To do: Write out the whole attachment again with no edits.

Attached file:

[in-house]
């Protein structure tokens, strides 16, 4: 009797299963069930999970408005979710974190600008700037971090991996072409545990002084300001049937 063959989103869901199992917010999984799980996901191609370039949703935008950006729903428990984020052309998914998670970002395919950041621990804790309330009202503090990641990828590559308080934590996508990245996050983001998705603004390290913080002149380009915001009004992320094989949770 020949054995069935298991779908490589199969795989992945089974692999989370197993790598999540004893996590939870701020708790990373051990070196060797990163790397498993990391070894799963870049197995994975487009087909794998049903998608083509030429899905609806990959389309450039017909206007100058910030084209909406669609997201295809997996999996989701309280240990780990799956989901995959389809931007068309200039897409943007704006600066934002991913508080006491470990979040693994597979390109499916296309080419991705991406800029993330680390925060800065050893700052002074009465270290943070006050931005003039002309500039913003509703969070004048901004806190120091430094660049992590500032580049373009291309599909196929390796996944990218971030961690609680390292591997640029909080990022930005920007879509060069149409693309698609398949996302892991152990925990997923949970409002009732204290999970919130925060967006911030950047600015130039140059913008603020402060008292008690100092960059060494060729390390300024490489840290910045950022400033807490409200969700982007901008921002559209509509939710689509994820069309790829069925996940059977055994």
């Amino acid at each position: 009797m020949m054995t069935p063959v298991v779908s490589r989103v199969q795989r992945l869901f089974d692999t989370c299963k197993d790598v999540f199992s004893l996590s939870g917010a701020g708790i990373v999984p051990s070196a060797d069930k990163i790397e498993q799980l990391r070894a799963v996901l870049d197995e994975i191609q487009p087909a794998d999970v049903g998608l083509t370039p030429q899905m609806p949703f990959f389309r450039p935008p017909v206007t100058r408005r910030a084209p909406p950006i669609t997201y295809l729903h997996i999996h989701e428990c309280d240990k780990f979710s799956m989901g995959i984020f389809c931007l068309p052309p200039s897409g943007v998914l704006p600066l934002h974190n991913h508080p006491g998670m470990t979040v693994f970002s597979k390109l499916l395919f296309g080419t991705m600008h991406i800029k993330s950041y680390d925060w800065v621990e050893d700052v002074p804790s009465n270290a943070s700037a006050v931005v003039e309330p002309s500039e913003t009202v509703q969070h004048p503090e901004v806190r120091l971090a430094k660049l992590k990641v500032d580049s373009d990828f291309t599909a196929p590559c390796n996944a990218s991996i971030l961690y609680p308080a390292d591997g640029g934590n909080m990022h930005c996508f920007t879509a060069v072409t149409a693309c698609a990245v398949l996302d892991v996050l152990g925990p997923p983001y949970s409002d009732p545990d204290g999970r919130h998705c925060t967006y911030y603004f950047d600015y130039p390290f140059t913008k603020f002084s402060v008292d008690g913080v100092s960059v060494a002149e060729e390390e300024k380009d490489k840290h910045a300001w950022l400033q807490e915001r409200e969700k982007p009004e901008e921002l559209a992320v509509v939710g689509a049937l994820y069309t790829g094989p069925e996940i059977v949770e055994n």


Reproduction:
[in-house]
């Protein structure tokens, strides 16, 4: 009797299963069930999970408005979710974190600008700037971090991996072409545990002084300001049937 063959989103869901199992917010999984799980996901191609370039949703935008950006729903428990984020052309998914998670970002395919950041621990804790309330009202503090990641990828590559308080934590996508990245996050983001998705603004390290913080002149380009915001009004992320094989949770 020949054995069935298991779908490589199969795989992945089974692999989370197993790598999540004893996590939870701020708790990373051990070196060797990163790397498993990391070894799963870049197995994975487009087909794998049903998608083509030429899905609806990959389309450039017909206007100058910030084209909406669609997201295809997996999996989701309280240990780990799956989901995959389809931007068309200039897409943007704006600066934002991913508080006491470990979040693994597979390109499916296309080419991705991406800029993330680390925060800065050893700052002074009465270290943070006050931005003039002309500039913003509703969070004048901004806190120091430094660049992590500032580049373009291309599909196929390796996944990218971030961690609680390292591997640029909080990022930005920007879509060069149409693309698609398949996302892991152990925990997923949970409002009732204290999970919130925060967006911030950047600015130039140059913008603020402060008292008690100092960059060494060729390390300024490489840290910045950022400033807490409200969700982007901008921002559209509509939710689509994820069309790829069925996940059977055994």
């Amino acid at each position: 009797m020949m054995t069935p063959v298991v779908s490589r989103v199969q795989r992945l869901f089974d692999t989370c299963k197993d790598v999540f199992s004893l996590s939870g917010a701020g708790i990373v999984p051990s070196a060797d069930k990163i790397e498993q799980l990391r070894a799963v996901l870049d197995e994975i191609q487009p087909a794998d999970v049903g998608l083509t370039p030429q899905m609806p949703f990959f389309r450039p935008p017909v206007t100058r408005r910030a084209p909406p950006i669609t997201y295809l729903h997996i999996h989701e428990c309280d240990k780990f979710s799956m989901g995959i984020f389809c931007l068309p052309p200039s897409g943007v998914l704006p600066l934002h974190n991913h508080p006491g998670m470990t979040v693994f970002s597979k390109l499916l395919f296309g080419t991705m600008h991406i800029k993330s950041y680390d925060w800065v621990e050893d700052v002074p804790s009465n270290a943070s700037a006050v931005v003039e309330p002309s500039e913003t009202v509703q969070h004048p503090e901004v806190r120091l971090a430094k660049l992590k990641v500032d580049s373009d990828f291309t599909a196929p590559c390796n996944a990218s991996i971030l961690y609680p308080a390292d591997g640029g934590n909080m990022h930005c996508f920007t879509a060069v072409t149409a693309c698609a990245v398949l996302d892991v996050l152990g925990p997923p983001y949970s409002d009732p545990d204290g999970r919130h998705c925060t967006y911030y603004f950047d600015y130039p390290f140059t913008k603020f002084s402060v008292d008690g913080v100092s960059v060494a002149e060729e390390e300024k380009d490489k840290h910045a300001w950022l400033q807490e915001r409200e969700k982007p009004e901008e921002l559209a992320v509509v939710g689509a049937l994820y069309t790829g094989p069925e996940i059977v949770e055994n």